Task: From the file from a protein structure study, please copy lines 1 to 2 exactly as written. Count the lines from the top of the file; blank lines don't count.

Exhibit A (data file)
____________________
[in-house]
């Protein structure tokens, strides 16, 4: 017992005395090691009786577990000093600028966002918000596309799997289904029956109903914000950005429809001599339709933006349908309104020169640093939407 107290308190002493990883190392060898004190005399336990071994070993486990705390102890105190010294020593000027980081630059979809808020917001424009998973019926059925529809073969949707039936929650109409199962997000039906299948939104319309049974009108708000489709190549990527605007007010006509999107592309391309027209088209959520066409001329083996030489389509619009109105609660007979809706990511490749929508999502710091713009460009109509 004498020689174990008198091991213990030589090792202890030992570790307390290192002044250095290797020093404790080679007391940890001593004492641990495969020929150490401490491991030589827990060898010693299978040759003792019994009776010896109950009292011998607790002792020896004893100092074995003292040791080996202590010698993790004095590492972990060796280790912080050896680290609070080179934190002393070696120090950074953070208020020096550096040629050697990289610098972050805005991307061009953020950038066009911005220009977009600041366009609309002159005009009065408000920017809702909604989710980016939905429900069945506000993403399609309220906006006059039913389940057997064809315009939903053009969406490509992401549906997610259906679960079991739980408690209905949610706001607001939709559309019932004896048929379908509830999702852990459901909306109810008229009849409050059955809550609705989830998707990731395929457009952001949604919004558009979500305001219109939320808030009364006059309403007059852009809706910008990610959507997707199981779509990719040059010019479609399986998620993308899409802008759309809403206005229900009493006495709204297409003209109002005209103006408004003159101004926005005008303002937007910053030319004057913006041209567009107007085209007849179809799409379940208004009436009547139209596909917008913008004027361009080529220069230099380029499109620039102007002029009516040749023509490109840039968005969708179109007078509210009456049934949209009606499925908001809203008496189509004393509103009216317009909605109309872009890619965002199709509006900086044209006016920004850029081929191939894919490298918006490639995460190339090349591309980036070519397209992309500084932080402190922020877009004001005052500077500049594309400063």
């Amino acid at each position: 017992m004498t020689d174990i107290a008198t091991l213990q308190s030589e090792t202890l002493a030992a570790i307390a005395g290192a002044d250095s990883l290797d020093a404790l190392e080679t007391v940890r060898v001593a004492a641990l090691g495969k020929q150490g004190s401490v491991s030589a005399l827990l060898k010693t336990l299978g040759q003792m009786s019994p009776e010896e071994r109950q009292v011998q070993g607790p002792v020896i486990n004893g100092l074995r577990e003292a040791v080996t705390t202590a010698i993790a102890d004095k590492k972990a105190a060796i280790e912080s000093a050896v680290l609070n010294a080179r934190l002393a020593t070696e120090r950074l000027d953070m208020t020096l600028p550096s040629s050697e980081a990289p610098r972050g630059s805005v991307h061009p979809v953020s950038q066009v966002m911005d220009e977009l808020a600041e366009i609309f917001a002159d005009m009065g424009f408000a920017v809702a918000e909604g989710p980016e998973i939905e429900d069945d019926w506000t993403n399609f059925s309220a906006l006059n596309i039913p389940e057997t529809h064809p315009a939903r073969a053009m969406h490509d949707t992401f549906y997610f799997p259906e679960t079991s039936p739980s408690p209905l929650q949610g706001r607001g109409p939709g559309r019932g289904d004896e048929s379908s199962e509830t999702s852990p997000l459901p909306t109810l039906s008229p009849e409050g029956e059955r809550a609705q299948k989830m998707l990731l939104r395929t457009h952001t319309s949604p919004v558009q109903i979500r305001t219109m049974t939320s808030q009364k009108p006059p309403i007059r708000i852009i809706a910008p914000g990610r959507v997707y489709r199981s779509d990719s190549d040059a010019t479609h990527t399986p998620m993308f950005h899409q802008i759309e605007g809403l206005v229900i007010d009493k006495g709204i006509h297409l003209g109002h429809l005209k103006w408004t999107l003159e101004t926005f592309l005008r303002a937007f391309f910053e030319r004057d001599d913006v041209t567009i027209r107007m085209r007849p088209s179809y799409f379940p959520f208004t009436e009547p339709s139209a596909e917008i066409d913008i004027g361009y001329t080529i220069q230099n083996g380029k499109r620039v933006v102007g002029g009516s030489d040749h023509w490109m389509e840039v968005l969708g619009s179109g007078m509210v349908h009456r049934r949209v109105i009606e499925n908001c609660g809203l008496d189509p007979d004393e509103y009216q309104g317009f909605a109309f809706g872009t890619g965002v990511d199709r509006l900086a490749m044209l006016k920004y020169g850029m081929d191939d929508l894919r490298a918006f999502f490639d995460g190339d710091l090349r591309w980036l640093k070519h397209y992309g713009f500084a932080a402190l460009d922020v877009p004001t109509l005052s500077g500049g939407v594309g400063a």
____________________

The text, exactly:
[in-house]
């Protein structure tokens, strides 16, 4: 017992005395090691009786577990000093600028966002918000596309799997289904029956109903914000950005429809001599339709933006349908309104020169640093939407 107290308190002493990883190392060898004190005399336990071994070993486990705390102890105190010294020593000027980081630059979809808020917001424009998973019926059925529809073969949707039936929650109409199962997000039906299948939104319309049974009108708000489709190549990527605007007010006509999107592309391309027209088209959520066409001329083996030489389509619009109105609660007979809706990511490749929508999502710091713009460009109509 004498020689174990008198091991213990030589090792202890030992570790307390290192002044250095290797020093404790080679007391940890001593004492641990495969020929150490401490491991030589827990060898010693299978040759003792019994009776010896109950009292011998607790002792020896004893100092074995003292040791080996202590010698993790004095590492972990060796280790912080050896680290609070080179934190002393070696120090950074953070208020020096550096040629050697990289610098972050805005991307061009953020950038066009911005220009977009600041366009609309002159005009009065408000920017809702909604989710980016939905429900069945506000993403399609309220906006006059039913389940057997064809315009939903053009969406490509992401549906997610259906679960079991739980408690209905949610706001607001939709559309019932004896048929379908509830999702852990459901909306109810008229009849409050059955809550609705989830998707990731395929457009952001949604919004558009979500305001219109939320808030009364006059309403007059852009809706910008990610959507997707199981779509990719040059010019479609399986998620993308899409802008759309809403206005229900009493006495709204297409003209109002005209103006408004003159101004926005005008303002937007910053030319004057913006041209567009107007085209007849179809799409379940208004009436009547139209596909917008913008004027361009080529220069230099380029499109620039102007002029009516040749023509490109840039968005969708179109007078509210009456049934949209009606499925908001809203008496189509004393509103009216317009909605109309872009890619965002199709509006900086044209006016920004850029081929191939894919490298918006490639995460190339090349591309980036070519397209992309500084932080402190922020877009004001005052500077500049594309400063």